The following wargame review was originally printed in Berg's Review of Games (BROG), Vol. II Issue #22 and is presented here with the permission of Richard H. Berg.

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WE THE ELEPHANTS

HANNIBAL by MARK SIMONITCH from THE AVALON HILL GAME CORP.

22"x33" mounted map; 232 counters of various shapes; 64 Strategy Cards, 48 Battle cards;
14 Plastic stands; Rules Book. Boxed.
TAHGC, Baltimore, MD 1-800-999-3222, $39?

Reviewed by RICHARD H. BERG

AH's venture to cash in on the emergence of ancients as a viable marketing venture, Hannibal, has two things going for it - for me, at least - even before I started rolling dice: it's based on a very clever Mark Herman system, and it put everything into the game that I would have, if not exactly in the form in which it shows up. And, with some telling reservations, Hannibal pretty much follows through on its promise.

As most of you are aware, Hannibal is an adaptation of AH's critical, if not (immediately) financial, success, We the People. The WePeo system managed to combine ease and speed of play with a sophistication that not only did on not find in more ambitious designs, but one which put a premium on player decision-making. It proved to be an exceptional tournament game, too, even as it also proved to have some flaws that stopped a fairly vocal minority from adopting it as a "classic", mostly because of what basis on which the player was making those decisions.

The way Hannibal plays, and the system it uses, also brings up a somewhat larger question, one that causes a rather healthy debate to spring up almost instantly: why do we play historically-oriented games? How accurate must they be, and, perhaps even more important, what is "accuracy"? And to have fun do we really need all that historicity? The answer, unfortunately - or fortunately, depending on what side of the line you're standing - is that there is no set answer. Each of us does this for his/her own personal reasons, and the choices run tha gamut from those of us who will play anything, as long as it is done well, through the folks who stick to one series, all the way to the somewhat anal fellow I met at last year's Avaloncon who said he only played Afrika Korps. Hope he's good at it.

Reason I bring this all up is that Hannibal, like WePeo, is the type of game that elicits some deep-seated responses from the grognard section, which, at last look, is pretty much the last section left hereabouts. That's because it manages to work so well on so many levels, but far less so on others. Problem is, some of the "others" are where people start drawing those imaginary lines.

No one ever really complains about AH production values, though, although many carp at some of the details. The same applies here, as, like virtually all AHers, Hannibal is most user friendly. The box cover is striking in the manner for which it was intended to get the consumer to look at it. Kurt Miller seems to have found a "style", if this, and the recent Machiavelli, are any indication. Big, dominant head shots with detail in the background. Here we get a rather Hollywoodish, heroesque looking Hannibal - pre-optical problems - with some rather craggy Alps looming in the background. In some ways it looks like second prize in the Rodger MacGowan look-alike contest, but it works for me.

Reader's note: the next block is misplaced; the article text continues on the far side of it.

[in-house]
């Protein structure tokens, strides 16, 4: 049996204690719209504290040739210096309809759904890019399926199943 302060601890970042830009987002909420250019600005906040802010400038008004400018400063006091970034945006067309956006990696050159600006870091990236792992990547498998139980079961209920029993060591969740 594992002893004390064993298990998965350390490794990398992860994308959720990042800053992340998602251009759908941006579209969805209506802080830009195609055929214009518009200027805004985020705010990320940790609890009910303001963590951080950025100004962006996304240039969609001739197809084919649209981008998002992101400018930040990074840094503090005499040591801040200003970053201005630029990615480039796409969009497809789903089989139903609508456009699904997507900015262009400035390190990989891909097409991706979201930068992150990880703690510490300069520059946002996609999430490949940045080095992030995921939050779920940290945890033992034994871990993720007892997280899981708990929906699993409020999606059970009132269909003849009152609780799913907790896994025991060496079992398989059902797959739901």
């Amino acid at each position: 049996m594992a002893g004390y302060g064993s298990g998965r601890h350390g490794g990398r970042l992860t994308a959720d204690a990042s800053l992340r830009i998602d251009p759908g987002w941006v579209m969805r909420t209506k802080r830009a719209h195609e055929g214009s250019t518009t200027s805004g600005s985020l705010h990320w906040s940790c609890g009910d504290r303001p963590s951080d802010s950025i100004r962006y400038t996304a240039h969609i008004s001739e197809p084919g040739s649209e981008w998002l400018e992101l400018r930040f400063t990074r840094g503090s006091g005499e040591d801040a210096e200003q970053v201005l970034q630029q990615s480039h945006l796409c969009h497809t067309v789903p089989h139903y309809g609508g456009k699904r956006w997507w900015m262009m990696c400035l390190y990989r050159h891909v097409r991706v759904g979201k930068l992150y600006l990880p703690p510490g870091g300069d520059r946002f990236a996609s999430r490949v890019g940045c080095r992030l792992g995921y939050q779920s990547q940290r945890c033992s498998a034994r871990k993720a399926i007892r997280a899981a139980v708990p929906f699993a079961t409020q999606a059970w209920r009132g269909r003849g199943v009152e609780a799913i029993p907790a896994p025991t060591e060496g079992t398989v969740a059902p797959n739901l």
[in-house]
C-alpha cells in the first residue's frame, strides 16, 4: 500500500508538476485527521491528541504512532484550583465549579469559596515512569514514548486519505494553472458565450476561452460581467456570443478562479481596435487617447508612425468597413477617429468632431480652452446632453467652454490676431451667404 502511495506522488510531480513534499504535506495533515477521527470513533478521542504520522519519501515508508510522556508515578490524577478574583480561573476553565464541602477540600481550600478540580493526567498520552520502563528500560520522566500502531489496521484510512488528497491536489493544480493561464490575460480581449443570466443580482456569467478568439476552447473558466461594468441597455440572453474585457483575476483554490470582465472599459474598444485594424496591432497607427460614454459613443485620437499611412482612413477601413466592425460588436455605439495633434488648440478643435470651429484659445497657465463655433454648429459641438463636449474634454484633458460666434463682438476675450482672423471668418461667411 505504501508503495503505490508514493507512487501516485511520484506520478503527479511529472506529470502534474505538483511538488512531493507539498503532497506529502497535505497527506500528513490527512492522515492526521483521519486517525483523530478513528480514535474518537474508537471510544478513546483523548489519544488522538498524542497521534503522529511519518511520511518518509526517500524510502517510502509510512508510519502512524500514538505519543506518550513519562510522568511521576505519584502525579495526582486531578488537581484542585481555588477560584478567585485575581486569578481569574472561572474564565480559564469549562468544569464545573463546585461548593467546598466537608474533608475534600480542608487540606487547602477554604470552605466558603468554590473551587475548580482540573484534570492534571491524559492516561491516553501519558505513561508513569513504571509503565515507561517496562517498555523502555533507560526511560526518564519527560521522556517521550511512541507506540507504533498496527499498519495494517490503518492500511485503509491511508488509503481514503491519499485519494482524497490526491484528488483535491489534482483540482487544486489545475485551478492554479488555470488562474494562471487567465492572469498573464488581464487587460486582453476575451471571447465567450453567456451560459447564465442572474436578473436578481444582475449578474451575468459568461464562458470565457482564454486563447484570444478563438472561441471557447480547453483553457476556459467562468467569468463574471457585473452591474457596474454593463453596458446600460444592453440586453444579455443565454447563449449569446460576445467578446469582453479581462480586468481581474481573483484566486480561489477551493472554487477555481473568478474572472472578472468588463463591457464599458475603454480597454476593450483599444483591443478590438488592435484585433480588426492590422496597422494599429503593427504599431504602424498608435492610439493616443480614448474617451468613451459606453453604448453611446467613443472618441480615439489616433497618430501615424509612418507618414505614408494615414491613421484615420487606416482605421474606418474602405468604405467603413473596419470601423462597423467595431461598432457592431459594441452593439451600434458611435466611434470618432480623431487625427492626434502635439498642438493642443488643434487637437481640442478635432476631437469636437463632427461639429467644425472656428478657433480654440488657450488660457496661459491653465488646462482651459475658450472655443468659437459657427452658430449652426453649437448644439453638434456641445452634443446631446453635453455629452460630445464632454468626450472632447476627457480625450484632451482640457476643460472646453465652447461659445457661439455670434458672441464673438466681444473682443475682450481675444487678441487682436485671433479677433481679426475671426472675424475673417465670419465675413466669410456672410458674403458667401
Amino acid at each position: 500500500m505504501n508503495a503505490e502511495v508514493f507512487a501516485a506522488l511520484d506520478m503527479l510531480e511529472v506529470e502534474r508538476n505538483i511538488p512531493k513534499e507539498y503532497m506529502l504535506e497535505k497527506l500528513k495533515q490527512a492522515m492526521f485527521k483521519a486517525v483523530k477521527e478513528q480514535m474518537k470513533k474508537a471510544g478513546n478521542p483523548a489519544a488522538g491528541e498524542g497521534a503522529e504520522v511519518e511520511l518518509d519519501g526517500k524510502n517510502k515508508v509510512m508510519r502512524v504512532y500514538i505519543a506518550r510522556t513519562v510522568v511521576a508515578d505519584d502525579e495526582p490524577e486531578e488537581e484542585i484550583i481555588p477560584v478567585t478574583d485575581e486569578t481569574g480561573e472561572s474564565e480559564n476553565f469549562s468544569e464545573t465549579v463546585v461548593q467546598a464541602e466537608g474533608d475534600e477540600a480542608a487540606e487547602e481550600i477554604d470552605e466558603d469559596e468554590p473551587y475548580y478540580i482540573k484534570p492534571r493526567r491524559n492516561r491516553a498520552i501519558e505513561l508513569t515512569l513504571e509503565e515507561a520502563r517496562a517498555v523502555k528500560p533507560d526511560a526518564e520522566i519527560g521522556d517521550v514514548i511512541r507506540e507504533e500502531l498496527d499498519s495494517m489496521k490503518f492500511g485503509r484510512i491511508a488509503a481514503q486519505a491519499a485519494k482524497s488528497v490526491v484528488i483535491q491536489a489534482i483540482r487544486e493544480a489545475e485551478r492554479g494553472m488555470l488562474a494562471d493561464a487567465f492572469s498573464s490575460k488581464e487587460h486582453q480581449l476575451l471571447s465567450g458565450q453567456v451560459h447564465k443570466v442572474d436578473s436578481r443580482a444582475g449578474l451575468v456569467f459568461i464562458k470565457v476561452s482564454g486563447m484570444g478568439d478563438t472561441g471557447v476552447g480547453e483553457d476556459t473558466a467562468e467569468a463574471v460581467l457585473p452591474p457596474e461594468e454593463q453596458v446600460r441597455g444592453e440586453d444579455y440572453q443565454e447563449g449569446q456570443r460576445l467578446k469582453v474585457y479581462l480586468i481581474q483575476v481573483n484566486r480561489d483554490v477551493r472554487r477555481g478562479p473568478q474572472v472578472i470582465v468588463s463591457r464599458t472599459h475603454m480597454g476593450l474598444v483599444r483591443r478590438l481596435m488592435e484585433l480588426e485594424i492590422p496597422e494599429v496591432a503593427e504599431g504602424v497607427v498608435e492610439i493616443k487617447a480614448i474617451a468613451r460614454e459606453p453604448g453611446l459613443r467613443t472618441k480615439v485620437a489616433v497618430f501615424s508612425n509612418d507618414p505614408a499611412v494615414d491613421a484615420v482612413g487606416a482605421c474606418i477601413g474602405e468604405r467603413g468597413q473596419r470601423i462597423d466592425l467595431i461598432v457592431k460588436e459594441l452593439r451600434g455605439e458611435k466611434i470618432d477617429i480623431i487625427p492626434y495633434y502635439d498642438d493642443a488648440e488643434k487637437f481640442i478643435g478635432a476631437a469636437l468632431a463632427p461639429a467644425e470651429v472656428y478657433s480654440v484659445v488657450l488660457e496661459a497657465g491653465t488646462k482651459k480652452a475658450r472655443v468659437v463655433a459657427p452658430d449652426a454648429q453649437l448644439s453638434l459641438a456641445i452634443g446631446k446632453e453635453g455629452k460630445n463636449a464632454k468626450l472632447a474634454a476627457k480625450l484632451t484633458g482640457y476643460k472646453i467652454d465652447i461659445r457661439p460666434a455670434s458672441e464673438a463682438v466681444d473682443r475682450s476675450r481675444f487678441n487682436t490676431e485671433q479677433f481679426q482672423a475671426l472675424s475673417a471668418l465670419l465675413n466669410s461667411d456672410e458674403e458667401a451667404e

So do the counters, which are colorful and useful, and the excellent cards. OK, so we can ignore the fact that all of the Carthaginian Leaders are the same guy with different colored tunics, and I'm not sure why they should be iconned with a spear and a shield. Maybe we can lay it down to the fact that the entire Carthaginian photo gallery went down as soon as the Romans took the delenda est stuff to heart.

I'm rather less happy with the striking map, though. Again, very user friendly, although once you put all the Political markers down you can't see which town is which. Not that it's too important. But, while the basic map is OK - excluding the god awful featherfluff that passes for the Alps - it appears that Kurt M. then set about doodling all over every square inch that wasn't covered with information. We get faded sketches of hands (and dreadful hands at that), helmets, swords, spears, and elephant... even a galley battle. Even worse is the faux marble look of the Mediterranean, which looks less like a Sea than a kitchen table top from a third rate condo. Nothing that will stop you from enjoying the game, but one does wish that Kurt would show a little more restraint. I also note a design decision reflected on the map with which I do not agree, and which could have used some explanation. There are no Apennines. Not that I think that, on this scale, they were that great an impediment to movement "rates". However, because they are not there, it is possible for an army in Samnium to intercept another in Etruria, across the mountains. Never happened. Never could. Just one of the historical oddities that float through this game like bodies in a bay.

The rules are clear and, except for some typos that should bother no one, apparently errata free, which should please some of my AoL compatriots to no end. Well, none that WE could find during play. The historical summary does contain a glaring gaffe, though. It states that Hannibal lost all but 3 elephants in crossing the Alps. Not true. His elephant corps was virtually intact for The Trebbia; where he lost them was in passing through the swamps in Etruria, around Pisa (which is where Hannibal also lost his eye to an ophthalmic condition).